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The Office

I co-founded WooThemes over five years ago from my apartment. It took me quite few months before I dared to quit my daily job as a developer at a local software firm. I had been working there for seven years, going to the office every day from 8 to 4.

Suddenly I was waking up each morning, throwing on some clothes, walking out of the bedroom and into my living room; My office.

There was no more scraping ice off my car windscreen, no more morning rush hour, no more boss to answer to.

It was just me and my coffee, sat in front of a computer, chatting to my two co-founders on the opposite side of the world… from my living room. Life was great. I’ve since moved out of my apartment and into a house, but I still work from home every day.

Earlier this year I asked my girlfriend if she wanted to spend the our winter in Cape Town, allowing me to be closer to those I work with every day (WooThemes has an office in Cape Town). It was a no-brainer.

We’ve escaped from the frost and snow, and replaced it with sun and heat, and I’ve been able to go into an office whenever I want and work with the awesome WooTeam. Going into the office has taken some getting used to, as it is surprisingly noisy. No wonder everybody wears headphones most of the time.

I do enjoy the office, as I get to be social again. And I don’t mean the HipChat/Skype/IRC social. I mean face-to-face social. It’s hard to replace that, which is why we are focussing more on having our team meet face-to-face more frequently (over 2/3’s of our staff work remotely).

I haven’t gone in to the office every day though. Usually I’ll go in on Mondays and Tuesdays, and maybe one more day in the week. I go to the office mainly to meet with the team, but if I just want to get work done, I do it from our apartment.

If you ask someone where they go when they need to get some work done, they usually say they go to the designated “quiet-room” in the office, or go in very early in the morning before everybody gets there.

The fact that we managed to grow WooThemes from three guys to over 30 employees is testament enough that an office isn’t a necessity in this day and age.

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Think Positive!

Golf isn’t just a good walk spoiled

I play golf. A lot of golf. I’ve played since 1987, and I’m only 34 years young. When I was a junior, I played a lot of competitions across the nation of Norway, but never really competed at the top of the leaderboard. I was always afraid of winning, and whenever I had a good round going I would start telling myself not to screw it up.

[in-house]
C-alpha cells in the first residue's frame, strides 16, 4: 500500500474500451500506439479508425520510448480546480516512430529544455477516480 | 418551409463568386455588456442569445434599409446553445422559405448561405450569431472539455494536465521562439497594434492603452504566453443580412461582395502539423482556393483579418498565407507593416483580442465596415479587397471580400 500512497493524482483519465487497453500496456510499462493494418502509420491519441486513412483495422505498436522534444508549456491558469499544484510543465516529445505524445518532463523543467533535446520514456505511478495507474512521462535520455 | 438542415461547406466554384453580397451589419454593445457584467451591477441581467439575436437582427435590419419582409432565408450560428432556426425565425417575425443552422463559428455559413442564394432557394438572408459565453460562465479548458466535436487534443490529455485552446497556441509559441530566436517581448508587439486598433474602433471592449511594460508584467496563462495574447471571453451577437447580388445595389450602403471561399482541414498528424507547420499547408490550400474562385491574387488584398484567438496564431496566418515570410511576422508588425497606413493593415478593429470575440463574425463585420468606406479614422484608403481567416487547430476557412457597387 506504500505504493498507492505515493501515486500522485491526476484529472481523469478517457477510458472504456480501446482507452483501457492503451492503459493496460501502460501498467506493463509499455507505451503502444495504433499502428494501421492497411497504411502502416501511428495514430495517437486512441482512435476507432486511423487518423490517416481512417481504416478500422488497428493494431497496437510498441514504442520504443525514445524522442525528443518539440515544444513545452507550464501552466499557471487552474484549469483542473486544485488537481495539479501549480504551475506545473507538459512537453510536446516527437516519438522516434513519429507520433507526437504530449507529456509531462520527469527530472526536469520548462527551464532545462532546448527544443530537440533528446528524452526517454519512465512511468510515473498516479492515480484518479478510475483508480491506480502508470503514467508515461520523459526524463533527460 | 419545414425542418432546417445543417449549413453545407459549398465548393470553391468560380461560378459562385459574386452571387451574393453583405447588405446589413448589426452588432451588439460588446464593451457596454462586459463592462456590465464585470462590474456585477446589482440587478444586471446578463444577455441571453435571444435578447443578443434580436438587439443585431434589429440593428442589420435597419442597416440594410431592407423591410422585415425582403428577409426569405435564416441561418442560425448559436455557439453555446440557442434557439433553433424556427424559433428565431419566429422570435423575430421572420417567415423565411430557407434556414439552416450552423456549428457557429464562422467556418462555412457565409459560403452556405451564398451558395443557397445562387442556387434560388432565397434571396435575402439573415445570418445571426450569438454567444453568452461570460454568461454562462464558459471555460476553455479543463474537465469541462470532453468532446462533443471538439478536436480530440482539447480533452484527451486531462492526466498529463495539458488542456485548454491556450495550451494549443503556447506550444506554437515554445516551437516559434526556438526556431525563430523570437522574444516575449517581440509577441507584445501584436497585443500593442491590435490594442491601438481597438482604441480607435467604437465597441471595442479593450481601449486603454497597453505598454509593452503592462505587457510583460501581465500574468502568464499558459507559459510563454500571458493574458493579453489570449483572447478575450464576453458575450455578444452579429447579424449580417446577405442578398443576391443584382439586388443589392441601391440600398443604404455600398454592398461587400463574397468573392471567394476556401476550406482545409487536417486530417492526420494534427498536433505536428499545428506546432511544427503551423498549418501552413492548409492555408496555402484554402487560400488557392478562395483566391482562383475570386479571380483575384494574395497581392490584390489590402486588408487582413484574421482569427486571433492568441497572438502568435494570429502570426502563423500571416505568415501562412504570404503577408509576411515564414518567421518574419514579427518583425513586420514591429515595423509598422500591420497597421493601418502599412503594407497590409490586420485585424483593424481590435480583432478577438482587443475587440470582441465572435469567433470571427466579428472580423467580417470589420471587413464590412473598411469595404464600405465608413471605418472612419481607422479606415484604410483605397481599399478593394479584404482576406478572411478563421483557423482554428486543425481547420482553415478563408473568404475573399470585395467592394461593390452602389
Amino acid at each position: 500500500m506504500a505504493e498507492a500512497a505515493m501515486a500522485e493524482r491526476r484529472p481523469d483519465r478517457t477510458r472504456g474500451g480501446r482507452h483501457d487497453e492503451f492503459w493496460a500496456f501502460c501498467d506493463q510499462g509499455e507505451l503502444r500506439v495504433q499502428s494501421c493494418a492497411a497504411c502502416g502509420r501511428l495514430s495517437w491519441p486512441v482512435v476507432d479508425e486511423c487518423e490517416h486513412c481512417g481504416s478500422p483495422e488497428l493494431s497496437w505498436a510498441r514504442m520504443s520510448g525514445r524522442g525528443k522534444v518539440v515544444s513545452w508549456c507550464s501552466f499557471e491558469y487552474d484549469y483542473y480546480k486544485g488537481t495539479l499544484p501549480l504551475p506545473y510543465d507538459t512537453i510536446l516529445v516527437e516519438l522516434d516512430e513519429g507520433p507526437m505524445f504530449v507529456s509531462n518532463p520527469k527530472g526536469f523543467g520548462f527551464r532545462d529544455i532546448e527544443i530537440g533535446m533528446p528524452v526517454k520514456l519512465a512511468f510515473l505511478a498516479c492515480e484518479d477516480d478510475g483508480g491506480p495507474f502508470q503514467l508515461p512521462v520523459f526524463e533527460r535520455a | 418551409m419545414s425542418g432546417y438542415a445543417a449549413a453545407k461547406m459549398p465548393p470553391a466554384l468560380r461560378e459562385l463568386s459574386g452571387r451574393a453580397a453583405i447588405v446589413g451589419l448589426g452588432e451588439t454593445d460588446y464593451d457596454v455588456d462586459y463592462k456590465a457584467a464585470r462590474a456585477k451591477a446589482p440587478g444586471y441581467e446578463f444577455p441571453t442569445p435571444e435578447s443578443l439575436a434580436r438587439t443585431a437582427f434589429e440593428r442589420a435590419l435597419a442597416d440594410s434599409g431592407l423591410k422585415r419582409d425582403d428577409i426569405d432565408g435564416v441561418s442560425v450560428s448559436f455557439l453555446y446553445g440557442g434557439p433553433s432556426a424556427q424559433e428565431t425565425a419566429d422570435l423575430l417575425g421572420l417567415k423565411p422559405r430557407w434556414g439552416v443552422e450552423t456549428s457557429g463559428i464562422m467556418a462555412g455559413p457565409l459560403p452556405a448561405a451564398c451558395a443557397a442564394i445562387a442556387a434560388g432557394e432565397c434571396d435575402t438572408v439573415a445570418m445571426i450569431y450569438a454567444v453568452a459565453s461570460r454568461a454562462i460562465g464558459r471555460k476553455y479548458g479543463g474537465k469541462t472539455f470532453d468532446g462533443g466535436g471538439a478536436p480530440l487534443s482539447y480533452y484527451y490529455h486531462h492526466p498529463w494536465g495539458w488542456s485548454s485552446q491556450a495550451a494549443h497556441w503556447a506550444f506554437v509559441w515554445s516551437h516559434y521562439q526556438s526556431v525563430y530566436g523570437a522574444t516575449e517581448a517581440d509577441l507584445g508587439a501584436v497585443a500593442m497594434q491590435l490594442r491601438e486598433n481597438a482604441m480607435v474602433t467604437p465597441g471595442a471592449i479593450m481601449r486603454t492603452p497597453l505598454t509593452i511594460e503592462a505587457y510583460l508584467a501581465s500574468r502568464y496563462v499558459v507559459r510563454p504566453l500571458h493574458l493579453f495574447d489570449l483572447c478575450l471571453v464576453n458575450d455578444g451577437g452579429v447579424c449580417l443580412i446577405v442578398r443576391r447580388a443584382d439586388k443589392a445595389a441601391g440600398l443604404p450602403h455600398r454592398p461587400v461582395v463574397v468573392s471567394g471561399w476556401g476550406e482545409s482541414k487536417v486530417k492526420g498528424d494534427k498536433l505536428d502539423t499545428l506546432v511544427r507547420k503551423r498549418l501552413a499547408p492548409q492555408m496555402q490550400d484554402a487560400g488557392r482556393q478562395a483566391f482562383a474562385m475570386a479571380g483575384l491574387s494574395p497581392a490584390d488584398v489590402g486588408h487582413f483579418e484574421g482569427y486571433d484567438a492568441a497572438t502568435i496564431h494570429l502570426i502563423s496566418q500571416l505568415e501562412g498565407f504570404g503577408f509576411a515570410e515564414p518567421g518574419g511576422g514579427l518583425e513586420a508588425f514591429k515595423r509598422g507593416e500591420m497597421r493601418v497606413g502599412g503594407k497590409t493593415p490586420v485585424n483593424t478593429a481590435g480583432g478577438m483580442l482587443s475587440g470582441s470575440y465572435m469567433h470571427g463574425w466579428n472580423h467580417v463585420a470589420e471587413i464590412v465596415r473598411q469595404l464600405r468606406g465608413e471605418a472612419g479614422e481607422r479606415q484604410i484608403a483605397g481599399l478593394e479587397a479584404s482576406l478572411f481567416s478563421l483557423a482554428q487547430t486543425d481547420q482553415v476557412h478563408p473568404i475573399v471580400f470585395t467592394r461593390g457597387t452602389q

You can probably guess what happened.

In my twenties, I started to understand more and more how big a part the mental game was, and I believe that you don’t have to be talented to master golf, as long as you have a strong mental game.

I learned a lot from reading the books of Bob Rotella, who coaches tour pros on their mental game, so they can reach the next level. His key message is to think positive and rely on your routine when faced with a difficult shot.

If I’m lined up with a 3-meter putt to win the match, or even win a tournament, my mind is going to start thinking about what happens when I miss the putt, and how I got so close but let it slide once again.

This is when the mental training comes into play, and I actively tell myself that I am going to make the putt, and that I always make 3-meters on the last green. I try to convince myself that this is the truth, and try to imagine the ball falling into the hole.

I know that I miss 50% of my 3-meters, and that I’m more likely to miss the putt because of the pressure, but I’ve learned that by thinking positive I have more chance of getting the putt in.

This positive mentality applies to all shots on the course, even the bad shots and missed putts. As long as I follow my routine and feed positive thoughts to my thinking, I will shave shots off my total score.

But positive thinking doesn’t only apply to golf, it applies to life in general. I have negative thoughts every day, and doubt will creep in on even the happiest of days. When it does, I try to always think of the best outcome of the situation and fight the negative thoughts by replacing them with positive thoughts.

I highly recommend that you do the same when facing a tough situation, or the next time you are having a “dark” moment. I also recommend that you read Life is not a game of perfect by Bob Rotella, which is a great read even if you don’t know a thing about golf.